Militant Majid al-Majid detained in Lebanon is ‘in poor health’

Majid’s interrogation has been delayed because of his poor health

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An al-Qaeda-linked Saudi suspect detained in Lebanon is being held in a military hospital because “he is in poor health,” a medical official told AFP Friday.

Another official familiar with the investigation said the interrogation of Majid al-Majid “has been delayed because he is in poor health,” and that the suspect is being “heavily guarded” at the Baabda military hospital near Beirut.

According to the medical source, who had been treating Majid before his arrest without knowing who he was, he suffers from kidney failure and requires regular dialysis.

“On Dec. 27, the hospital where Majid was being treated contacted the Red Cross to arrange his transfer to another hospital,” said the source.

But before the suspect arrived at the second facility, “the Lebanese army intelligence intercepted the ambulance and arrested Majid,” the source said, adding that neither the hospital nor the ambulance teams had prior knowledge of who Majid was.

Majid is the suspected head of the Abdullah Azzam Brigades, which claimed responsibility for an attack in November on the Iranian embassy in Beirut, killing 25 people.

According to Islamist websites, Majid was revealed to be the leader of the Brigades in 2012.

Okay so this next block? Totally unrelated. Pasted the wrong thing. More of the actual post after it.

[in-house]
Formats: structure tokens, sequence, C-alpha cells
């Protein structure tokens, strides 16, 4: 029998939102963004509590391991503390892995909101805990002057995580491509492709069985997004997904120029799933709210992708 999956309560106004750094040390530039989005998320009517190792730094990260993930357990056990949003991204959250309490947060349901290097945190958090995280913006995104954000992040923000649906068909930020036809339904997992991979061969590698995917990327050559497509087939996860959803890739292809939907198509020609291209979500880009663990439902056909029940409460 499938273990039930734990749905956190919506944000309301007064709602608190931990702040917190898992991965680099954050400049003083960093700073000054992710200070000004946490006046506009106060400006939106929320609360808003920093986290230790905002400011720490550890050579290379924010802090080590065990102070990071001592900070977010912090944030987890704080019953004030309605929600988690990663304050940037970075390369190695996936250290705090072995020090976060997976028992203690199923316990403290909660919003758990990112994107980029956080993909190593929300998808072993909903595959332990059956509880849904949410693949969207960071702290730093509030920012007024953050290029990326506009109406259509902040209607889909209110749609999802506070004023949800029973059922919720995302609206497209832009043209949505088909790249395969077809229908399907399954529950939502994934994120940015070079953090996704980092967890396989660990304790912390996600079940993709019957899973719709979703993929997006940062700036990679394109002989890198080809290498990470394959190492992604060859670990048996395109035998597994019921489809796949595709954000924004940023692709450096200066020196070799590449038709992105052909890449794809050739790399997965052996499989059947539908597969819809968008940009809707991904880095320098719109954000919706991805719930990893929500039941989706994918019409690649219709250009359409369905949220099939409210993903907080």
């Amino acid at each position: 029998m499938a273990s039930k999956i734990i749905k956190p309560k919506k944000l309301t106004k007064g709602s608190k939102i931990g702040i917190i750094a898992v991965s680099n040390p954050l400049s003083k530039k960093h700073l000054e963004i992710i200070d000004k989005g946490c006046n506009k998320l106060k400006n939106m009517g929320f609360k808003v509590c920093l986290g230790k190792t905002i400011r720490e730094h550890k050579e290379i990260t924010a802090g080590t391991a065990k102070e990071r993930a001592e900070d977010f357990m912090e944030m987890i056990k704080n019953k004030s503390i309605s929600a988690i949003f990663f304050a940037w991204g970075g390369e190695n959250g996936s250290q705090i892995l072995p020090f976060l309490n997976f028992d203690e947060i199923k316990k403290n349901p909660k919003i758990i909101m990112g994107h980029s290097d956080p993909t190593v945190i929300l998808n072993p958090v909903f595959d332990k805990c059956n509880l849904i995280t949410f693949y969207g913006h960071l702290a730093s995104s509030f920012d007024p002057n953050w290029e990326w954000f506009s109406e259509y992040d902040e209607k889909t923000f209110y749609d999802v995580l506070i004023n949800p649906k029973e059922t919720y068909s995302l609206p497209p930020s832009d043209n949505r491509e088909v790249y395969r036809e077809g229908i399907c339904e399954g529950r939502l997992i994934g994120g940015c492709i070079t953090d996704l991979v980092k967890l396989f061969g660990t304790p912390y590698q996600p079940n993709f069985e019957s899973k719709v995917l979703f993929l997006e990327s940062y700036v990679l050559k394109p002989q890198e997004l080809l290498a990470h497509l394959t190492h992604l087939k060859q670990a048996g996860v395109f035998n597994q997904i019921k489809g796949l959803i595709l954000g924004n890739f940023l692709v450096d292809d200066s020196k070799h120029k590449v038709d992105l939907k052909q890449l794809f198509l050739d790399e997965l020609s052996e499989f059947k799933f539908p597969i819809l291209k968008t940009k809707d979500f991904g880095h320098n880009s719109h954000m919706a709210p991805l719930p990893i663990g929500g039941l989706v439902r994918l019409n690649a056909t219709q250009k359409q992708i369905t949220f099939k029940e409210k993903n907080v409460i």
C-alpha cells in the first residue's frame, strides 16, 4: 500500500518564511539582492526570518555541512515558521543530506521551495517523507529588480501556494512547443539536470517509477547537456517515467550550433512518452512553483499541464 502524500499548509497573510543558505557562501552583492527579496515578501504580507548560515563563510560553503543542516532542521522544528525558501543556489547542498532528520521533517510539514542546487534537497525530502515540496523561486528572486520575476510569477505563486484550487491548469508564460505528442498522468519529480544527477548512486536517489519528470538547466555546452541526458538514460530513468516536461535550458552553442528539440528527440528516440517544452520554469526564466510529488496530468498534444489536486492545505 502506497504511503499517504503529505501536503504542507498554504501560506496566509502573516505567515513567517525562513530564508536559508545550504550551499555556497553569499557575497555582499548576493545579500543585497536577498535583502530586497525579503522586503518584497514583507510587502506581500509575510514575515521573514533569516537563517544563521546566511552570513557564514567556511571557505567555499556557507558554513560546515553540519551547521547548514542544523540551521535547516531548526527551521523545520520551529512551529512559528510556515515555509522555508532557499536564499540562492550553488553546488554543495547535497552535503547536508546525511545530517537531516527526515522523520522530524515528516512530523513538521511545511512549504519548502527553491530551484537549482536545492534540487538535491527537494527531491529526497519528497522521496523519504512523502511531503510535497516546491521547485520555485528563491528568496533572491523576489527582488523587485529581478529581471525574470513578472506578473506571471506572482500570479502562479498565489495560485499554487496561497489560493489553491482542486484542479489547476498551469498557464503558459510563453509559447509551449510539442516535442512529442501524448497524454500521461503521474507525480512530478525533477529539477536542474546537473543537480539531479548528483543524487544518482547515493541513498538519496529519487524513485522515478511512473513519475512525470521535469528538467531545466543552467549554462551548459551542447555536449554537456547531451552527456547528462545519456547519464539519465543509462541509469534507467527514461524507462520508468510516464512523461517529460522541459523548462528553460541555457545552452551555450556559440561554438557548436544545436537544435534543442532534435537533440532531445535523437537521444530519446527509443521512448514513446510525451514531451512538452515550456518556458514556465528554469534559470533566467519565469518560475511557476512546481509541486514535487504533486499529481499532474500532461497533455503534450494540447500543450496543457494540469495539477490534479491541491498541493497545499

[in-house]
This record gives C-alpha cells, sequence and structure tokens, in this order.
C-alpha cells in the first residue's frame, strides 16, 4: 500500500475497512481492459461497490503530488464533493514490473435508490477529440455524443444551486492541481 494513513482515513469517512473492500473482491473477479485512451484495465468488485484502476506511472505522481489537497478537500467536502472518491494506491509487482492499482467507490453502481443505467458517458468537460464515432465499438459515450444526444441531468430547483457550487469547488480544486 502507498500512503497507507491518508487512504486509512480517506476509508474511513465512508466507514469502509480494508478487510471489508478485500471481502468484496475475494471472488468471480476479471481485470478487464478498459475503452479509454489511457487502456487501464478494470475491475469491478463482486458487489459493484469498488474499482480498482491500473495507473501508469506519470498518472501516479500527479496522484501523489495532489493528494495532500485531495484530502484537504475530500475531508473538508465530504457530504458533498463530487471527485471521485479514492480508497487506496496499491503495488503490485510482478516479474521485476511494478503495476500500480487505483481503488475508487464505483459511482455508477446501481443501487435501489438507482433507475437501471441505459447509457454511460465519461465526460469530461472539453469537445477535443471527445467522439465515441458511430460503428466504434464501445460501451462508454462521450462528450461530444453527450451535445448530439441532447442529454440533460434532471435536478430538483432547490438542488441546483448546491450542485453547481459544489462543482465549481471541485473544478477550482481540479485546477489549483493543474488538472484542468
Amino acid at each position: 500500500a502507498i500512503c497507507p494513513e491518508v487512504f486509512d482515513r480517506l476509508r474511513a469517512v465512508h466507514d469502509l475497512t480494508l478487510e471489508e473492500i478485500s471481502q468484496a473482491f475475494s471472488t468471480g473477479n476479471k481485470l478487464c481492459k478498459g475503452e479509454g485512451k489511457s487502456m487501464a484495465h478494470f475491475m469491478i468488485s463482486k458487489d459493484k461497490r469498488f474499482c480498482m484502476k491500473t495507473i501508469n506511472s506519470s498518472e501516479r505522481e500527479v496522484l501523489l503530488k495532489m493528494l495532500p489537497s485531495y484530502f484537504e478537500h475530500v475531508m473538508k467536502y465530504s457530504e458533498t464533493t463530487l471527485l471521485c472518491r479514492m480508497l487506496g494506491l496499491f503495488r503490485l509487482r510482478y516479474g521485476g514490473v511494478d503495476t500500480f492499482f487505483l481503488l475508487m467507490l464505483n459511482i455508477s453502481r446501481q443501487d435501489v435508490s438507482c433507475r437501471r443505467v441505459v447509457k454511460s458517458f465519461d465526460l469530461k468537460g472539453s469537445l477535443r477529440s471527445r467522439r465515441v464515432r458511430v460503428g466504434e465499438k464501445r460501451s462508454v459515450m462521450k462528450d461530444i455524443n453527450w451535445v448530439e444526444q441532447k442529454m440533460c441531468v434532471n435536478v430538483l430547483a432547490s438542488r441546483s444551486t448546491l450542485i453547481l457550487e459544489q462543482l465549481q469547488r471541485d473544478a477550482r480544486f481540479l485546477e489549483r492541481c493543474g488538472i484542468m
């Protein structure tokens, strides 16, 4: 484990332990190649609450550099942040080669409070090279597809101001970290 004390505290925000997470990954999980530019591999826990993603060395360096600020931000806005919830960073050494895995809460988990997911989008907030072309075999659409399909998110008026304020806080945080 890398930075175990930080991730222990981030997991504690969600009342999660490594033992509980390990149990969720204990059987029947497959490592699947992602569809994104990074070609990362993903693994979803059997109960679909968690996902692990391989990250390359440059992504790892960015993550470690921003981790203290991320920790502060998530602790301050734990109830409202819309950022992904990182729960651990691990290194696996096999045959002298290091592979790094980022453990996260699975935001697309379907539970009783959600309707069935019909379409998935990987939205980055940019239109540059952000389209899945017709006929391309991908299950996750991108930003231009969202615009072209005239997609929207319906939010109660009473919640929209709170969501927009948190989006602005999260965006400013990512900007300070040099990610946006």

The Abdullah Azzam Brigades group was designated in the United States in 2012 as a “terrorist organization.”

It was formed in 2009 and is believed to have branches in both the Arabian Peninsula and Lebanon.

The reports come two days after a Lebanese minister told AFP that Majid had been arrested by the army's intelligence services, although no official statement has yet been issued over the detention.

Officials have said the suspect's DNA is being tested to remove any doubt over his identity.

Saudi Arabia has hailed Majid's detention, and the Iranian embassy in Beirut has requested access to the investigation into the double suicide bombing.

The attack on the embassy came amid rising tension in Lebanon over the role of the Tehran-backed Shiite movement Hezbollah in the war in neighboring Syria.

Hezbollah and Iran are allied with the Syrian regime, and Hezbollah has sent fighters to battle the uprising alongside government forces.

In claiming the embassy bombing, brigades member Sirajeddin Zreikat warned of more attacks in Lebanon if Hezbollah keps sending troops to support Syrian President Bashar al-Assad.

In 2009, Lebanon sentenced Majid in absentia to life in prison for belonging to a different extremist group, the al-Qaeda-inspired Fatah al-Islam.